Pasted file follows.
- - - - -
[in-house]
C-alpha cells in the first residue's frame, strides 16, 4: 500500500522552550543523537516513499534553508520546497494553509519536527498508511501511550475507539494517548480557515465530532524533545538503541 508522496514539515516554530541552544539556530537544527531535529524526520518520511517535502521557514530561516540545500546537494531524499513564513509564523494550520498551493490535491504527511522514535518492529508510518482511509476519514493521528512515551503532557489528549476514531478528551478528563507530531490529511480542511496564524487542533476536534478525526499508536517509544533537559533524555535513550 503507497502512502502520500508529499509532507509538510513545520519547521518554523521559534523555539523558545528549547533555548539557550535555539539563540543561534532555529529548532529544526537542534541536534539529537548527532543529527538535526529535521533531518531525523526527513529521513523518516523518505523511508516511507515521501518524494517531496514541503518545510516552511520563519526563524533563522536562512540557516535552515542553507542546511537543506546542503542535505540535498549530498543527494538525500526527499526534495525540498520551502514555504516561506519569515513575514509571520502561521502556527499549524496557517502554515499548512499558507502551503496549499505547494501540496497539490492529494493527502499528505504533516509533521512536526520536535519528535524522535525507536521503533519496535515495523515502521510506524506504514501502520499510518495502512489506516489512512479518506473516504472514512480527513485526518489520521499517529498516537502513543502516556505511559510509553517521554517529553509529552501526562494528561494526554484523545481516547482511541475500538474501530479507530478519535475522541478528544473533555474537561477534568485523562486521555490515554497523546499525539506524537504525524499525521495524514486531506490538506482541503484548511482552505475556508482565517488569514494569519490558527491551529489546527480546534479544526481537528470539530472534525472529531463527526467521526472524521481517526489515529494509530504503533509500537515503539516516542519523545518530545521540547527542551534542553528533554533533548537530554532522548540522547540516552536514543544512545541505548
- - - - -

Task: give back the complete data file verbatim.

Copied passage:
[in-house]
C-alpha cells in the first residue's frame, strides 16, 4: 500500500522552550543523537516513499534553508520546497494553509519536527498508511501511550475507539494517548480557515465530532524533545538503541 508522496514539515516554530541552544539556530537544527531535529524526520518520511517535502521557514530561516540545500546537494531524499513564513509564523494550520498551493490535491504527511522514535518492529508510518482511509476519514493521528512515551503532557489528549476514531478528551478528563507530531490529511480542511496564524487542533476536534478525526499508536517509544533537559533524555535513550 503507497502512502502520500508529499509532507509538510513545520519547521518554523521559534523555539523558545528549547533555548539557550535555539539563540543561534532555529529548532529544526537542534541536534539529537548527532543529527538535526529535521533531518531525523526527513529521513523518516523518505523511508516511507515521501518524494517531496514541503518545510516552511520563519526563524533563522536562512540557516535552515542553507542546511537543506546542503542535505540535498549530498543527494538525500526527499526534495525540498520551502514555504516561506519569515513575514509571520502561521502556527499549524496557517502554515499548512499558507502551503496549499505547494501540496497539490492529494493527502499528505504533516509533521512536526520536535519528535524522535525507536521503533519496535515495523515502521510506524506504514501502520499510518495502512489506516489512512479518506473516504472514512480527513485526518489520521499517529498516537502513543502516556505511559510509553517521554517529553509529552501526562494528561494526554484523545481516547482511541475500538474501530479507530478519535475522541478528544473533555474537561477534568485523562486521555490515554497523546499525539506524537504525524499525521495524514486531506490538506482541503484548511482552505475556508482565517488569514494569519490558527491551529489546527480546534479544526481537528470539530472534525472529531463527526467521526472524521481517526489515529494509530504503533509500537515503539516516542519523545518530545521540547527542551534542553528533554533533548537530554532522548540522547540516552536514543544512545541505548